When i was eight or nine, my adoptive mother repeatedly smashed my skull against one of my bookshelves, using my hair to maintain her death grip. I was 13 when she swept the kitchen floor and ordered me to eat the pile of dirt and crumbs with threats of beating me if I refused.
In my effort to be “perfect” and “earn” my parents’ love, I threw myself headfirst, metaphorically, into school and everything reading and writing. Ironically, the bookshelves she turned into a weapon held my most prized collection of encyclopedias and “Goosebumps” books.
Books enabled my escape, often equipping me with the fortitude, resilience, strength, love and hope I would not receive elsewhere. I read voraciously, wrote just as often, and imagined a better life, a better world. Once I lived to see 16, I knew that I was destined to be a change agent, that I was meant to use my story for a greater purpose, to “be somebody.”
In May, I graduated, with distinction, from our prestigious Howard University with a doctorate in English literature, specializing in African-American, American and Caribbean literature.
Literature necessitated my reimagining of the world (of my world), my ability to believe that there was more than abuse, hatred and trauma. It helped shape my life’s purpose: to transform how we view ourselves and each other; specifically, how we promote and enact anti-racism in all facets of life.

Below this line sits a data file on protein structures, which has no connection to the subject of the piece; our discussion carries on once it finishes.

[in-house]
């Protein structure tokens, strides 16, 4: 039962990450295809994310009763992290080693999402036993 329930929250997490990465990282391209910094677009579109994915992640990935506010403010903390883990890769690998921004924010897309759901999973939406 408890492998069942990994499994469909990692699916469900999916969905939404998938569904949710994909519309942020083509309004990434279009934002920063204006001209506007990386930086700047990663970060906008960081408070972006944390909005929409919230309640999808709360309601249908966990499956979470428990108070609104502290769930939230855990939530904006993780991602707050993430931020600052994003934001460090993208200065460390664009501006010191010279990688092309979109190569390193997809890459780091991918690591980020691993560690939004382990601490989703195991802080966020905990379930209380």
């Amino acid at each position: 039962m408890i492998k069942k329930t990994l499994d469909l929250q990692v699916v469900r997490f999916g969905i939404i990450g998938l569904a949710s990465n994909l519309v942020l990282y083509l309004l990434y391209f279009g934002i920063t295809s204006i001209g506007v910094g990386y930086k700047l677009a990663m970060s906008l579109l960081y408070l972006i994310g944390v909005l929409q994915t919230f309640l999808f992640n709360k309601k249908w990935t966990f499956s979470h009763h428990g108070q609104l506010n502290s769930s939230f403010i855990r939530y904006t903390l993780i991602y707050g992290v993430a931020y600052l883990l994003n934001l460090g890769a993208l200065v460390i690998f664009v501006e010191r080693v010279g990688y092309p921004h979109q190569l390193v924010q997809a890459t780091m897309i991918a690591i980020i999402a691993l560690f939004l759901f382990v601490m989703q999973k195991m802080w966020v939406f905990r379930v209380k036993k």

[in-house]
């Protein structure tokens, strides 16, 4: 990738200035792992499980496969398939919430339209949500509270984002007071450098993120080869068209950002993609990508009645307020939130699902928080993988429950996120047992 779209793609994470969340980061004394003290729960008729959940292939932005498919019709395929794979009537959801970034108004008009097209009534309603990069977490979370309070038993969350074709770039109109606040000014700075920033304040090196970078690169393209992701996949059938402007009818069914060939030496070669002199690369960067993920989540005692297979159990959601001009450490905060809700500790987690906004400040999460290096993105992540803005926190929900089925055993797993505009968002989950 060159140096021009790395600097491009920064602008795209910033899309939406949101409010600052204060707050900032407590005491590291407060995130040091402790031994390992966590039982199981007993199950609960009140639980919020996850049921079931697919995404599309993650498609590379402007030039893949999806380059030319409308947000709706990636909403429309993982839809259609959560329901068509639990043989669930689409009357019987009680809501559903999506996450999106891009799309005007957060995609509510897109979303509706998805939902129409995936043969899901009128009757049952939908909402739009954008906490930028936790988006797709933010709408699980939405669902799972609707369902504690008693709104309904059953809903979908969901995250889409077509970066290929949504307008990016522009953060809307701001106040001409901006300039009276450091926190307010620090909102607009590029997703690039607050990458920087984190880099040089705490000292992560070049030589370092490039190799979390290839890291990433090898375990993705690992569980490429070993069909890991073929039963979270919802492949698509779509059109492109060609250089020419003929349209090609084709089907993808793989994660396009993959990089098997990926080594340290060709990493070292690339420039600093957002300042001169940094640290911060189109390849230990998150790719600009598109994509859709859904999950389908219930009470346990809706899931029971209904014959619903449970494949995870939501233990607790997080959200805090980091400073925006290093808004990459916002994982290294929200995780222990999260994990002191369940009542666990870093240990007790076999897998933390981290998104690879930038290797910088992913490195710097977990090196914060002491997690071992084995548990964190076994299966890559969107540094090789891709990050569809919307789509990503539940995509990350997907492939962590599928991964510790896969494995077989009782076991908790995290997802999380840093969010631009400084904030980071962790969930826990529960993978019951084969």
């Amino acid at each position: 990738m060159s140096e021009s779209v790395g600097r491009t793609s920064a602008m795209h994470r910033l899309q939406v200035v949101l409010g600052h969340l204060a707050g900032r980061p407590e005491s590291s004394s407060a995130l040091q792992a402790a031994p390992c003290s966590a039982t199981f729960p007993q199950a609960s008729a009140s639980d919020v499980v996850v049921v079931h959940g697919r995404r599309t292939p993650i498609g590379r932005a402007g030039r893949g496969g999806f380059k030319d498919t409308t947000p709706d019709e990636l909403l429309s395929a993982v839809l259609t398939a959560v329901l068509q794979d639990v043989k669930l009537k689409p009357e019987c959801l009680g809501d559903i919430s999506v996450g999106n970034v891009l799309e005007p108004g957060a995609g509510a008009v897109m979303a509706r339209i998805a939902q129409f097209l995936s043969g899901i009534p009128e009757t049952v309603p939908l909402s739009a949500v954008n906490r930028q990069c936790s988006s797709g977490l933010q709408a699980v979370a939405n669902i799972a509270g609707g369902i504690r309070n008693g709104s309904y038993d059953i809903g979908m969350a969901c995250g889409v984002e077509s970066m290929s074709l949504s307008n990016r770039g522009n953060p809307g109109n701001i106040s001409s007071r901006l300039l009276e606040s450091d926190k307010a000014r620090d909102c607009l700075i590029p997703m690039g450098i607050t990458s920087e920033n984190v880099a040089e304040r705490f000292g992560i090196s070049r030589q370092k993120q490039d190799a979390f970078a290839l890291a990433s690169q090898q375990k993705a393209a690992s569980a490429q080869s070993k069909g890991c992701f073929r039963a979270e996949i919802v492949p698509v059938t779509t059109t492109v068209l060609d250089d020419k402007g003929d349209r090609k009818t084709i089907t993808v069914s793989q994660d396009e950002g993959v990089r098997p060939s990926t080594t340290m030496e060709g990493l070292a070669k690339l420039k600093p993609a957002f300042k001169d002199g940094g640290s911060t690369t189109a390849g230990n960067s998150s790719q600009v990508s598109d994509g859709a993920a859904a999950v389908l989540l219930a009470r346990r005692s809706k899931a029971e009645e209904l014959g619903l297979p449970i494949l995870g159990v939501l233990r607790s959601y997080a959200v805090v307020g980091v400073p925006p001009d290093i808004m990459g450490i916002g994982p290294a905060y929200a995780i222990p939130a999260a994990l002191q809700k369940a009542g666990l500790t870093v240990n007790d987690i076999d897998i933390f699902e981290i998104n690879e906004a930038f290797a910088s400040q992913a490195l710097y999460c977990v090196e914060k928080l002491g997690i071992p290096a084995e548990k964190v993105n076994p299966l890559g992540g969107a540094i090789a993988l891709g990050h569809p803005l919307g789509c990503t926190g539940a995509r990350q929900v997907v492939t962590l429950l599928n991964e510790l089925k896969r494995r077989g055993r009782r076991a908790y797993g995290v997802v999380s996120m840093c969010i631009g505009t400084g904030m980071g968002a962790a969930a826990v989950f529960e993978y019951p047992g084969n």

My dissertation, titled “Decolonizing the Raci(al/st) Imagination in Literary Studies,” examines how race ideology inadvertently reifies racism in African-American literary studies and society. I present a representative literary theory, writer and pedagogy to help free the field from the strictures caused by racism. As a scholar-activist and activist-scholar, I hope to influence and inspire tangible and sustained change in all aspects of life and help make systemic racism into a problem of the past in the United States.
I always placed a lot of emphasis on the spiritual, emotional, political, social and cultural power of literature, in part because both literature and educa tion continue to save me. I went from dropping out of high school (because I chose homelessness over living in that house-never-turned-home) to being the chosen undergraduate student commencement speaker four years later.
At Howard, I finally began to see myself for who I am. It was primarily because of the patience and support of my adviser, Dr. Dana Williams, as well as other faculty, students, books and the continued expansion of my knowledge that I could more completely heal from my traumas and view my differences as gifts.
I joined a community of people who learned to speak from my perspective, even if they disagreed, and made life-long connections. I learned to harness the power of a degree in English literature and not to underestimate the power from the knowledge I gained. I also learned never to underestimate myself.
Sheena Mason (PH.D. ’21) seeks to expand and revise our understanding of African-American literature as always and necessarily being about race and racism.